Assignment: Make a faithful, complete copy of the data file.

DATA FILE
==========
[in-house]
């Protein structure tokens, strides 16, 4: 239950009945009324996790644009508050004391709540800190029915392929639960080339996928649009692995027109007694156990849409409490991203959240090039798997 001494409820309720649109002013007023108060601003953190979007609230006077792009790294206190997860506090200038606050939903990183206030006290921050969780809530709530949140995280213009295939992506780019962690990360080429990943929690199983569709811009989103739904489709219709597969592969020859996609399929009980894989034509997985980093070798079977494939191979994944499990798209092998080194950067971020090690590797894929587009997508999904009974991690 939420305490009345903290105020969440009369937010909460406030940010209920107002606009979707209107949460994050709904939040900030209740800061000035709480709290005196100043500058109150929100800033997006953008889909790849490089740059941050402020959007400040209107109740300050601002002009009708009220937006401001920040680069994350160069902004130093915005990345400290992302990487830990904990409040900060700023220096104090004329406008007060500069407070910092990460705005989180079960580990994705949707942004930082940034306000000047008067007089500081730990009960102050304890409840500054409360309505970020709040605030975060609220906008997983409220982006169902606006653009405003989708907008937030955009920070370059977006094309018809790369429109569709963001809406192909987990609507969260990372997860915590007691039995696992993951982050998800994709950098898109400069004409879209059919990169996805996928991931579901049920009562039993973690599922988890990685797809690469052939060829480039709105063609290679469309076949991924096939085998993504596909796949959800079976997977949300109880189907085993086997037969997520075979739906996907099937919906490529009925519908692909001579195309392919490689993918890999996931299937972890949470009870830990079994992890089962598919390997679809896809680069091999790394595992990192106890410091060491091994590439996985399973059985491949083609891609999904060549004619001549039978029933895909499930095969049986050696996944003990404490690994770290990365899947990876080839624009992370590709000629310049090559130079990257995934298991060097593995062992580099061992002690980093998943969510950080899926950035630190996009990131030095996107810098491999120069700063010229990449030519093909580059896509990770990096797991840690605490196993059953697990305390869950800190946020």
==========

[in-house]
């Protein structure tokens, strides 16, 4: 239950009945009324996790644009508050004391709540800190029915392929639960080339996928649009692995027109007694156990849409409490991203959240090039798997 001494409820309720649109002013007023108060601003953190979007609230006077792009790294206190997860506090200038606050939903990183206030006290921050969780809530709530949140995280213009295939992506780019962690990360080429990943929690199983569709811009989103739904489709219709597969592969020859996609399929009980894989034509997985980093070798079977494939191979994944499990798209092998080194950067971020090690590797894929587009997508999904009974991690 939420305490009345903290105020969440009369937010909460406030940010209920107002606009979707209107949460994050709904939040900030209740800061000035709480709290005196100043500058109150929100800033997006953008889909790849490089740059941050402020959007400040209107109740300050601002002009009708009220937006401001920040680069994350160069902004130093915005990345400290992302990487830990904990409040900060700023220096104090004329406008007060500069407070910092990460705005989180079960580990994705949707942004930082940034306000000047008067007089500081730990009960102050304890409840500054409360309505970020709040605030975060609220906008997983409220982006169902606006653009405003989708907008937030955009920070370059977006094309018809790369429109569709963001809406192909987990609507969260990372997860915590007691039995696992993951982050998800994709950098898109400069004409879209059919990169996805996928991931579901049920009562039993973690599922988890990685797809690469052939060829480039709105063609290679469309076949991924096939085998993504596909796949959800079976997977949300109880189907085993086997037969997520075979739906996907099937919906490529009925519908692909001579195309392919490689993918890999996931299937972890949470009870830990079994992890089962598919390997679809896809680069091999790394595992990192106890410091060491091994590439996985399973059985491949083609891609999904060549004619001549039978029933895909499930095969049986050696996944003990404490690994770290990365899947990876080839624009992370590709000629310049090559130079990257995934298991060097593995062992580099061992002690980093998943969510950080899926950035630190996009990131030095996107810098491999120069700063010229990449030519093909580059896509990770990096797991840690605490196993059953697990305390869950800190946020």